“They look good, not professional, but good,” he answered, reminding me of a time when we had started dating. He had been blunt, honest like that, trustworthy. Still was.
“Well, let’s just throw them away if they’re not professional perfect,” I popped off defensively, frustrated.
I could see they were not professional perfect. A perfectionist might call them a beautiful mess.
The icing bows were a bit wobbly, the main icing not always shiny smooth. I stood there in the kitchen, 7:30 a.m. and panicked for a moment. There was not time to redo. Even if I could, perfection was not guaranteed. I came face to face with my lack of perfection, with who I am – and I had a choice. That choice was to either beat myself up for not achieving the best or embrace who I was and find joy in that.
I made a choice, looked at my husband, smiled, and said, “They’re like me. Shabby Chic. I can be happy with that.”
“Each time he said, ‘My grace is all you need. My power works best in weakness.’ So now I am glad to boast about my weaknesses, so that the power of Christ can work through me” (2 Cor 12:9).
Being defined by my imperfection rankled me for years. It all sent me on a quest to build perfection – an impossible quest for me. No matter how hard I tried, I could not unroot my imperfection. Yeah, there is always a typo in my writing. I stutter through direct conflict. So many people can run logical circles around me. I manage to put my foot in my mouth when trying to encourage. My kitchen is a mess and I gave up on ironing long ago. I even lose my temper with my boys.
One day, God whispered, “I don’t expect you to be perfect on your own. You cannot be perfectly you without me.”
“For we are God’s masterpiece. He has created us anew in Christ Jesus, so we can do the good things he planned for us long ago” (Ephesians 2:10).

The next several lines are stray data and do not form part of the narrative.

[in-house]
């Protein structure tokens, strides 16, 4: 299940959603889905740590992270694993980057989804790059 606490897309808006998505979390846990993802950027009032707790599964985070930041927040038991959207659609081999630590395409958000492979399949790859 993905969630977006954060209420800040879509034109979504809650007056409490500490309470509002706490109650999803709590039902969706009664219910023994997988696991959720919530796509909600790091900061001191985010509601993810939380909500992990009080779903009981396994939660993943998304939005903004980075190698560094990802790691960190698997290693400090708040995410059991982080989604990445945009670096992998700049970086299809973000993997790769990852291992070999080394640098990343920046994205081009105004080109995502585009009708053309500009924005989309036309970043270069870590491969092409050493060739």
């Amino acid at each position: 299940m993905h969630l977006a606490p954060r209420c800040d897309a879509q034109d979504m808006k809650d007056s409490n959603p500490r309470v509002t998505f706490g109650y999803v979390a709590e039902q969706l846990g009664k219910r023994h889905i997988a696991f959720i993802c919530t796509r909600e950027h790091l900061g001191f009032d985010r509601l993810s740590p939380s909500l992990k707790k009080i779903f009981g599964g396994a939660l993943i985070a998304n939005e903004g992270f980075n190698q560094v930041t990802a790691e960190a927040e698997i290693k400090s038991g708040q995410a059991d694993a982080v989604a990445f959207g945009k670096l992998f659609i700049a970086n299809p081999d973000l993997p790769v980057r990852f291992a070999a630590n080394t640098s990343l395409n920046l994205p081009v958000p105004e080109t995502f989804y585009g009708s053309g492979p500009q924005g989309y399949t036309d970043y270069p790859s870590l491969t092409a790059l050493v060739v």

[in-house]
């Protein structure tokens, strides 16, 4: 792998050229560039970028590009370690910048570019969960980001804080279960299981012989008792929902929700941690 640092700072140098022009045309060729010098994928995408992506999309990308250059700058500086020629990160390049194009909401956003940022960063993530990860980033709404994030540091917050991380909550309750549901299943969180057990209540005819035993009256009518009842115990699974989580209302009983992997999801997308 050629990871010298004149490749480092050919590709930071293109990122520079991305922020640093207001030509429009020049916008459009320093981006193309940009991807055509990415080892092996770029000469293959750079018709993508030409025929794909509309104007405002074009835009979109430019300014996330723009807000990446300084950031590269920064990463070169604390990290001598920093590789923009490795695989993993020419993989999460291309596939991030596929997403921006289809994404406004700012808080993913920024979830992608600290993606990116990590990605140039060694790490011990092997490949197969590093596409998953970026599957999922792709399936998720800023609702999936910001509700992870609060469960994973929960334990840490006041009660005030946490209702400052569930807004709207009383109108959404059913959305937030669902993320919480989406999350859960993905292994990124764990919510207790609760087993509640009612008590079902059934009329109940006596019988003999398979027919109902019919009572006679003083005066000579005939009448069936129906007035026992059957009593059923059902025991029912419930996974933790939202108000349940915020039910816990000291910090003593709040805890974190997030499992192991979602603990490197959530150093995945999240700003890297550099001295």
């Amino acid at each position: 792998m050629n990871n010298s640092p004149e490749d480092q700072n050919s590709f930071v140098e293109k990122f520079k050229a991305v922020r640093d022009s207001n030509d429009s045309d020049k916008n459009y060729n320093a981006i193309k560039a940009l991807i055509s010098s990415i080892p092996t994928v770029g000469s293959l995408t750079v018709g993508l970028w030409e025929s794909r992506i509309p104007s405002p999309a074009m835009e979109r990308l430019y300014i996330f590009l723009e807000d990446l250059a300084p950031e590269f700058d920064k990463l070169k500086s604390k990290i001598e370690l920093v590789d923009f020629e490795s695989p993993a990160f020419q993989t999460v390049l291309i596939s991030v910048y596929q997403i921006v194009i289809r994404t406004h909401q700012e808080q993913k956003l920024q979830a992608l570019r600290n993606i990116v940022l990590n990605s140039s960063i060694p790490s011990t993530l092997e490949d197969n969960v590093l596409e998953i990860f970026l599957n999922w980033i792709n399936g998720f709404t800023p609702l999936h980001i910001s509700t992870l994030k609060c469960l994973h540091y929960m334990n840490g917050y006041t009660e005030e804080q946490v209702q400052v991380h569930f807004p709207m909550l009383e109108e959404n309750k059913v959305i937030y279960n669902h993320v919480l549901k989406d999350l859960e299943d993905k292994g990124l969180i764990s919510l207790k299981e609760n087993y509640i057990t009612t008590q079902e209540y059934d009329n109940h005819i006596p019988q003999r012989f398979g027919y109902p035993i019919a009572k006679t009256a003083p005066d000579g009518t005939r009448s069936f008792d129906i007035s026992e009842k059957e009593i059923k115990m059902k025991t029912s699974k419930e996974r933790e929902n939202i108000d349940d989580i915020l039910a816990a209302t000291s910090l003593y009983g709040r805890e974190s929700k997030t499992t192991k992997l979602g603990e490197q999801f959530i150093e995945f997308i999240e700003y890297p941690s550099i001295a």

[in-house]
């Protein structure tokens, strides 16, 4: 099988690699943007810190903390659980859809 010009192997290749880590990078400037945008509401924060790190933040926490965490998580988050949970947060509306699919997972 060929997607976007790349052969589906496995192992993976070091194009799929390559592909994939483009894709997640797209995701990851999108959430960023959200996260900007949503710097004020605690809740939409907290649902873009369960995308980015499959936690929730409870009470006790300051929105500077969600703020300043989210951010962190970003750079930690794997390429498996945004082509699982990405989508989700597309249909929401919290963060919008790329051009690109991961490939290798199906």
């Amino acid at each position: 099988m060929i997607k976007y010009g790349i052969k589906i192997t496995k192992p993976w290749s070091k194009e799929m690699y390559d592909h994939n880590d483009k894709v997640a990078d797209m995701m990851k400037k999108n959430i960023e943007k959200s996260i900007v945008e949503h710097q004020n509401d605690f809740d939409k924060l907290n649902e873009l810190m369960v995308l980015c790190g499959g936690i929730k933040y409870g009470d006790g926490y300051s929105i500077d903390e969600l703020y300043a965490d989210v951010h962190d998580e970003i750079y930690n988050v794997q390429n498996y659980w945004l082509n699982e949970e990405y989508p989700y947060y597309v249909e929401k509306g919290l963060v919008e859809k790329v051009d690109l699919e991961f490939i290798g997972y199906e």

Shabby Chic is defined as “where one is comfortable, not having to worry about imperfection. Yet elegant and charming.” Shabby Chic might mean “scratched, full of holes, bad paint job, lovable eyesore.” God wants us to see we are valued and loved in our imperfection. He wants us comfortable with who He created us to be, not worrying about our imperfection. When we worry, we take our eyes off of Him. When we beat ourselves up, we are beating up what belongs to Him, damaging what He created.
Coming face to face with my imperfections allowed me to see the beauty of my Shabby Chic soul that God loves. Perfections is not what He wants from me. All my heart is what He wants, and I give it all to Him like the widow with the mites
“But a poor widow came and put in two very small copper coins, worth only a few cents. Calling his disciples to him, Jesus said, “Truly I tell you, this poor widow has put more into the treasury than all the others. They all gave out of their wealth; but she, out of her poverty, put in everything—all she had to live on” (Mark 12: 42-44)
I hold on tight to my Design Team (The Father, the Son and the Holy Spirit). I like who I am when I am with them. This Shabby Chic heart raising Shabby Chic children, catching joy in a Shabby Chic day, living a blessed but Shabby Chic life – and making wobbly icing bows on cake dress cookies – My Design Team loves me perfect in my Shabby Chic imperfection.